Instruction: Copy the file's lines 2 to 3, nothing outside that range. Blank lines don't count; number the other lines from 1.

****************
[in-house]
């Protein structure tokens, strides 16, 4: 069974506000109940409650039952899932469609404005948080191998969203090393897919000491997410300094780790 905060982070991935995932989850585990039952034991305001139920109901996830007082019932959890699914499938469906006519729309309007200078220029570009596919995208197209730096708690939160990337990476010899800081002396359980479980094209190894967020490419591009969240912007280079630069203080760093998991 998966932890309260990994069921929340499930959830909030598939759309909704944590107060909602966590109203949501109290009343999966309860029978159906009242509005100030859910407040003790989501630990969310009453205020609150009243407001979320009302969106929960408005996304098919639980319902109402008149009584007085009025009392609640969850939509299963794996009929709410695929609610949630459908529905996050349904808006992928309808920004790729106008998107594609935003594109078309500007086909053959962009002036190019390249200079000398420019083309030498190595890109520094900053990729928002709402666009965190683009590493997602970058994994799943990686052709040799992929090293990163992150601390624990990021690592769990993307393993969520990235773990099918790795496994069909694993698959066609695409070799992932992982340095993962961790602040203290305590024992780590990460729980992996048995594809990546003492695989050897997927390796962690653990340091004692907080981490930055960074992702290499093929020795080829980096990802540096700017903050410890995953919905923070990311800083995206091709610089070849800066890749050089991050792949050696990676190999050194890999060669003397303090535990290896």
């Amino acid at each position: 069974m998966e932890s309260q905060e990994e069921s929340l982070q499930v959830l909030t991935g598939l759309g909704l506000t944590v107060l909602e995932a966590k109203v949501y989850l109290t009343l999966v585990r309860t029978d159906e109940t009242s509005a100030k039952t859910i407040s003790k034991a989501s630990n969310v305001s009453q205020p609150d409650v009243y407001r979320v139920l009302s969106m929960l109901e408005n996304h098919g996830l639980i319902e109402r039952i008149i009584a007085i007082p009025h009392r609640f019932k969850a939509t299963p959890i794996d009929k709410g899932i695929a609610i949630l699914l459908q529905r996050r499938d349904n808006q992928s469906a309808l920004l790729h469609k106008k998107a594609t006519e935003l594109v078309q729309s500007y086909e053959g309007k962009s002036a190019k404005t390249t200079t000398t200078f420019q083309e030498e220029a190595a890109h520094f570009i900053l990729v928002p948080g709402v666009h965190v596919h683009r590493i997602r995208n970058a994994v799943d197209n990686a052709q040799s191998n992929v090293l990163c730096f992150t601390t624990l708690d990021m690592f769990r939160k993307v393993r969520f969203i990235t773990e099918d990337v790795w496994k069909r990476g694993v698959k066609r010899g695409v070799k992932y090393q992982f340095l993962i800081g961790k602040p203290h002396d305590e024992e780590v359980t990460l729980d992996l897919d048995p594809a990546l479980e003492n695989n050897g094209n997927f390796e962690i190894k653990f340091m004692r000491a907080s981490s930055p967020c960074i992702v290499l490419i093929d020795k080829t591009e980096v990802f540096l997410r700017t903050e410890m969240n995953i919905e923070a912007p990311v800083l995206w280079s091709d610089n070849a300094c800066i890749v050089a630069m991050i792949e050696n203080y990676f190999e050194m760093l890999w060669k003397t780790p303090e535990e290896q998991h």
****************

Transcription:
């Protein structure tokens, strides 16, 4: 069974506000109940409650039952899932469609404005948080191998969203090393897919000491997410300094780790 905060982070991935995932989850585990039952034991305001139920109901996830007082019932959890699914499938469906006519729309309007200078220029570009596919995208197209730096708690939160990337990476010899800081002396359980479980094209190894967020490419591009969240912007280079630069203080760093998991 998966932890309260990994069921929340499930959830909030598939759309909704944590107060909602966590109203949501109290009343999966309860029978159906009242509005100030859910407040003790989501630990969310009453205020609150009243407001979320009302969106929960408005996304098919639980319902109402008149009584007085009025009392609640969850939509299963794996009929709410695929609610949630459908529905996050349904808006992928309808920004790729106008998107594609935003594109078309500007086909053959962009002036190019390249200079000398420019083309030498190595890109520094900053990729928002709402666009965190683009590493997602970058994994799943990686052709040799992929090293990163992150601390624990990021690592769990993307393993969520990235773990099918790795496994069909694993698959066609695409070799992932992982340095993962961790602040203290305590024992780590990460729980992996048995594809990546003492695989050897997927390796962690653990340091004692907080981490930055960074992702290499093929020795080829980096990802540096700017903050410890995953919905923070990311800083995206091709610089070849800066890749050089991050792949050696990676190999050194890999060669003397303090535990290896």
């Amino acid at each position: 069974m998966e932890s309260q905060e990994e069921s929340l982070q499930v959830l909030t991935g598939l759309g909704l506000t944590v107060l909602e995932a966590k109203v949501y989850l109290t009343l999966v585990r309860t029978d159906e109940t009242s509005a100030k039952t859910i407040s003790k034991a989501s630990n969310v305001s009453q205020p609150d409650v009243y407001r979320v139920l009302s969106m929960l109901e408005n996304h098919g996830l639980i319902e109402r039952i008149i009584a007085i007082p009025h009392r609640f019932k969850a939509t299963p959890i794996d009929k709410g899932i695929a609610i949630l699914l459908q529905r996050r499938d349904n808006q992928s469906a309808l920004l790729h469609k106008k998107a594609t006519e935003l594109v078309q729309s500007y086909e053959g309007k962009s002036a190019k404005t390249t200079t000398t200078f420019q083309e030498e220029a190595a890109h520094f570009i900053l990729v928002p948080g709402v666009h965190v596919h683009r590493i997602r995208n970058a994994v799943d197209n990686a052709q040799s191998n992929v090293l990163c730096f992150t601390t624990l708690d990021m690592f769990r939160k993307v393993r969520f969203i990235t773990e099918d990337v790795w496994k069909r990476g694993v698959k066609r010899g695409v070799k992932y090393q992982f340095l993962i800081g961790k602040p203290h002396d305590e024992e780590v359980t990460l729980d992996l897919d048995p594809a990546l479980e003492n695989n050897g094209n997927f390796e962690i190894k653990f340091m004692r000491a907080s981490s930055p967020c960074i992702v290499l490419i093929d020795k080829t591009e980096v990802f540096l997410r700017t903050e410890m969240n995953i919905e923070a912007p990311v800083l995206w280079s091709d610089n070849a300094c800066i890749v050089a630069m991050i792949e050696n203080y990676f190999e050194m760093l890999w060669k003397t780790p303090e535990e290896q998991h």